So what is the new? The New Testament is new in relation to the Old Testament. Now, if we have an anti-testamentarian movement, as we have now, almost already full-fledged, then it is all over. And I tell you: people experience that as liberation. I see that a young generation is very happy about it. TL: In your book, you discuss the issue of representation, and also the struggle of minorities or socially oppressed groups that want to be represented in the collection or archive.

      This seems to be a highly topical issue not only with regard to the museum, but for instance also with regard to popular culture, e. Hollywood that is considered to be too masculine, too white, etc. However, you are quite sceptical of the way this debate is usually framed.

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      In other words: whether it is from the perspective of the collection that something appears as new as you argued in your book , or that something from the outside demands access to the collection? BG: They are relevant. But first of all: if there is a pressure from the outside, a struggle to enter the collection, this struggle is almost always successful. Why is that? It is always successful because, as I try to show, it corresponds to a certain kind of inner logic of the collection itself.

      It wants to expand. When the collections are confronted with something they overlooked they are eager to absorb it. In my view, this whole issue has an American background. I suddenly belonged to the cultural majority, because I am a white male.

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      There are 1. So first of all, the problem is: what counts as a minority and what is the majority? These categories are always problematic. The second problem is that the individual artist, writer or philosopher never really represents his or her culture of origin. After all, these artists represent only themselves. The idea that they represent a bigger group is, I would say, a very American idea.

      BG: I agree with that. We have a complicated structure of protest and domestication. To become a famous French poet you first have to hate everything French, to break with the tradition. If you are really and typical French, you will never get into a French museum, and you will never be a French poet of genius, because you will be average French. You will have to break all the rules, hate France, committing some crimes is always helpful — think of Genet — and only then you get the status of being a great French artist.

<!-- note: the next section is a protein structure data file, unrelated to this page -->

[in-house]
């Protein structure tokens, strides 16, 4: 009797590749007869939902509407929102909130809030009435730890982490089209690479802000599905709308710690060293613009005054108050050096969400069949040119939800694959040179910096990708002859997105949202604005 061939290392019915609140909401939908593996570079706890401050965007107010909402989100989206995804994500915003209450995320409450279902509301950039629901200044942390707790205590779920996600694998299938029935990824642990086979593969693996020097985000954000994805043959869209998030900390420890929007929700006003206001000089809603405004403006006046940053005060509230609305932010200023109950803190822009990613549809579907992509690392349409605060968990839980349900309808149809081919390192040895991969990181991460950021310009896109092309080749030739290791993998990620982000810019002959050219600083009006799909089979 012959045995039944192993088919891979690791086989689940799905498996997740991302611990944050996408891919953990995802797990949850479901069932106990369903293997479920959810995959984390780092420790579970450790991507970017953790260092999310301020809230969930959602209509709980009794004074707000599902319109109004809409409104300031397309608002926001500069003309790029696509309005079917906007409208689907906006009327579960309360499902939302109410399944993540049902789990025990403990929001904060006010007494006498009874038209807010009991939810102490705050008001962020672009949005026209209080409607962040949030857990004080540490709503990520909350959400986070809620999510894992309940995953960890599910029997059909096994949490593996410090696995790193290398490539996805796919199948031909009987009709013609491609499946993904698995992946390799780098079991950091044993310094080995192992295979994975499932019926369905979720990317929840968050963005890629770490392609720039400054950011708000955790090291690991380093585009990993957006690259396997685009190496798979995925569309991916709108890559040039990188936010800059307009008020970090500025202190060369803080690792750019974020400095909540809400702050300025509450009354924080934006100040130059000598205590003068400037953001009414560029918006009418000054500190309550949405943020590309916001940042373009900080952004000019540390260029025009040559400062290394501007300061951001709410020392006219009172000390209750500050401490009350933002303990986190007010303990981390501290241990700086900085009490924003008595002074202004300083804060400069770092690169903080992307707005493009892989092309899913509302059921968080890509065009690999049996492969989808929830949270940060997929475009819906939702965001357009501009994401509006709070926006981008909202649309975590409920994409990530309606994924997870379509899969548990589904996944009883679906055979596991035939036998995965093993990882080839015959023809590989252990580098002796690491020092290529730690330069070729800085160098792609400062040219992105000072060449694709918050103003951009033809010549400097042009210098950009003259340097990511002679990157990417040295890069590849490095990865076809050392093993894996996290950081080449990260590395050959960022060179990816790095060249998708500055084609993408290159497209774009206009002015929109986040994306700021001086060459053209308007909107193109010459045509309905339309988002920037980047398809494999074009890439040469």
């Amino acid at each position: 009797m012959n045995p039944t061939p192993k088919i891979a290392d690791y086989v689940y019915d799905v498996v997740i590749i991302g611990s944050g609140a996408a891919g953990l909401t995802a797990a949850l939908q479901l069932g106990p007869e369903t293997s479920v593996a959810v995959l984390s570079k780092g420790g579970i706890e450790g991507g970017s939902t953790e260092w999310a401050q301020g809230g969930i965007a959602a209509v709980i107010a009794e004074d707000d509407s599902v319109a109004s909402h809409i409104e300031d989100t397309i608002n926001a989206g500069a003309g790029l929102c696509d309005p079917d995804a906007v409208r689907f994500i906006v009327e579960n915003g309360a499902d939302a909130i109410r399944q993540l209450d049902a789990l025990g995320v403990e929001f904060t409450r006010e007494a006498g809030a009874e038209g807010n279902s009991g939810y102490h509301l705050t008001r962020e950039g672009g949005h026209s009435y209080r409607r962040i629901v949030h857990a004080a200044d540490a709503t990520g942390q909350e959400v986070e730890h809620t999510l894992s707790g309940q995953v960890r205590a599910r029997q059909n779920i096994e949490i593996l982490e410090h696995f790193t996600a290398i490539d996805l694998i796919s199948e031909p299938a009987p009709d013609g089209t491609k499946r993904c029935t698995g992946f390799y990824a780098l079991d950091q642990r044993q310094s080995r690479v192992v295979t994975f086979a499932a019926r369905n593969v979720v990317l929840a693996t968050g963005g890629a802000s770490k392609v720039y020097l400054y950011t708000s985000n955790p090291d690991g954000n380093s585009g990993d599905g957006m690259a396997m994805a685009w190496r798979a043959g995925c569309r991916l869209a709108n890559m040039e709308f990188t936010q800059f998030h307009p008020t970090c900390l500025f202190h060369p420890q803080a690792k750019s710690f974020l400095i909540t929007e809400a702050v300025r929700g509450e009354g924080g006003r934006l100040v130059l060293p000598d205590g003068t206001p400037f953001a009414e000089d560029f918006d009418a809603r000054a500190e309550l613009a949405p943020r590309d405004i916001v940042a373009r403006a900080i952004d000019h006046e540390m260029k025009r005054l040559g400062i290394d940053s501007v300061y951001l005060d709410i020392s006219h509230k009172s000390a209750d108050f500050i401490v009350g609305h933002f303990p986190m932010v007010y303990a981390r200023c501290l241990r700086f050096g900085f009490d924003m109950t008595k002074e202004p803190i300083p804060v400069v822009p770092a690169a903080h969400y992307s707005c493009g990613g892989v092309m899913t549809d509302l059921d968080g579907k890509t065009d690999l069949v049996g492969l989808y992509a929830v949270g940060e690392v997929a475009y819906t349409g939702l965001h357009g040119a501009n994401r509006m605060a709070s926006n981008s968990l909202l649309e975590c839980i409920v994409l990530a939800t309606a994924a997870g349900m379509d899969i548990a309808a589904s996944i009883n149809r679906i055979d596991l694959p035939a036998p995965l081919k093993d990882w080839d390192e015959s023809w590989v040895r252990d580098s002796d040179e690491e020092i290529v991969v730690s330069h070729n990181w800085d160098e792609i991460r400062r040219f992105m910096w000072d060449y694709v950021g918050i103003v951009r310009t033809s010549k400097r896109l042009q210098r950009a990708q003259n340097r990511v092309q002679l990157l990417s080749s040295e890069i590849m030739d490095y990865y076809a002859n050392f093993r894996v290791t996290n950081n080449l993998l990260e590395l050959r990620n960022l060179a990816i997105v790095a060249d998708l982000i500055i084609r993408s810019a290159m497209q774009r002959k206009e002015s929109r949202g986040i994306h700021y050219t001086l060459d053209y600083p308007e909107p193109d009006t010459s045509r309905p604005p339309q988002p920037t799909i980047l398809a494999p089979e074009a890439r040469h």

The problem with the contemporary struggles is that people want to get access to the collection, but without putting into question yourself and your own tradition. You are struggling against it, put it under control or otherwise it controls you. It is an old story, and eventually leads to Bataille, Foucault and Derrida, for whom the other is writing: it is not you who write, but something in you and through you. People think they are already the other, because they are the other guy. This secularization or banalization of otherness is actually what constitutes the major part of contemporary discourse.

      I just wanted to point out that, in relation to the concept of the new, something changed. My relation to my identity changed. Instead of trying to destroy my identity, becoming other to myself and in this way gain access to the cultural tradition as was always the case , now I simply reassert my identity and raise a claim to be accepted to the cultural archives, without any kind of suffering or inner struggle. TL: Today, even more than when you wrote the book, innovation seems to be applauded throughout society, especially with regard to economic production.

      How do you regard this imperative of creativity in the sphere of economic production? BG: I think creativity is nonsense, total nonsense. The notion of creativity is a Christian notion per se , it is a residue of religion.

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      I think that, if you are not a Catholic, and all these people probably are, you cannot believe in creativity. Mankind cannot be creative. The only form of human productivity is combining, putting things together. The Internet was modelled after an elementary Turing machine, and that was actually a full description of what a human mind can do. After all it is just copy and paste. We cannot do anything ontologically new; that is the principle of human activity. So creativity is divine privilege. TL: You argue in your book that it is impossible to distinguish authentic from inauthentic newness.

      For instance, the new iPhone that one needs to have every couple of years; is it the same kind of newness as an innovation in the art world? BG: A new iPhone is not an innovation. It is repetition. The structural condition of innovation is the archive. We have two models in our civilization: the supermarket, and the museum.